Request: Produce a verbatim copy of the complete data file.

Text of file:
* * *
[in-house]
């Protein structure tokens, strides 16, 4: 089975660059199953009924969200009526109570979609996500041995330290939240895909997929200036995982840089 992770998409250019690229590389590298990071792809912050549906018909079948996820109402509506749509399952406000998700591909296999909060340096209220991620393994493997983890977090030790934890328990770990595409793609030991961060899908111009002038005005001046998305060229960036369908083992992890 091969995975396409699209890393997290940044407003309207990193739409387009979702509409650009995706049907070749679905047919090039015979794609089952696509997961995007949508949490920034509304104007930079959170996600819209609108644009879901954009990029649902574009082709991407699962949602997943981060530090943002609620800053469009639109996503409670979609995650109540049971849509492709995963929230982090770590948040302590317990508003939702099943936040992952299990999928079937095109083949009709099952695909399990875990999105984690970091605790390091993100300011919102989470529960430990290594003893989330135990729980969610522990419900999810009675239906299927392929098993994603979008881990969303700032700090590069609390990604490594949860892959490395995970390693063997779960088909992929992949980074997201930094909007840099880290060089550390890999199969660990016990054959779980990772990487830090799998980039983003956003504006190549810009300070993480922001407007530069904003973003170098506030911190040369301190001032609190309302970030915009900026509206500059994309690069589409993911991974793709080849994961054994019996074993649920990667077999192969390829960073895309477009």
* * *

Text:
[in-house]
């Protein structure tokens, strides 16, 4: 089975660059199953009924969200009526109570979609996500041995330290939240895909997929200036995982840089 992770998409250019690229590389590298990071792809912050549906018909079948996820109402509506749509399952406000998700591909296999909060340096209220991620393994493997983890977090030790934890328990770990595409793609030991961060899908111009002038005005001046998305060229960036369908083992992890 091969995975396409699209890393997290940044407003309207990193739409387009979702509409650009995706049907070749679905047919090039015979794609089952696509997961995007949508949490920034509304104007930079959170996600819209609108644009879901954009990029649902574009082709991407699962949602997943981060530090943002609620800053469009639109996503409670979609995650109540049971849509492709995963929230982090770590948040302590317990508003939702099943936040992952299990999928079937095109083949009709099952695909399990875990999105984690970091605790390091993100300011919102989470529960430990290594003893989330135990729980969610522990419900999810009675239906299927392929098993994603979008881990969303700032700090590069609390990604490594949860892959490395995970390693063997779960088909992929992949980074997201930094909007840099880290060089550390890999199969660990016990054959779980990772990487830090799998980039983003956003504006190549810009300070993480922001407007530069904003973003170098506030911190040369301190001032609190309302970030915009900026509206500059994309690069589409993911991974793709080849994961054994019996074993649920990667077999192969390829960073895309477009």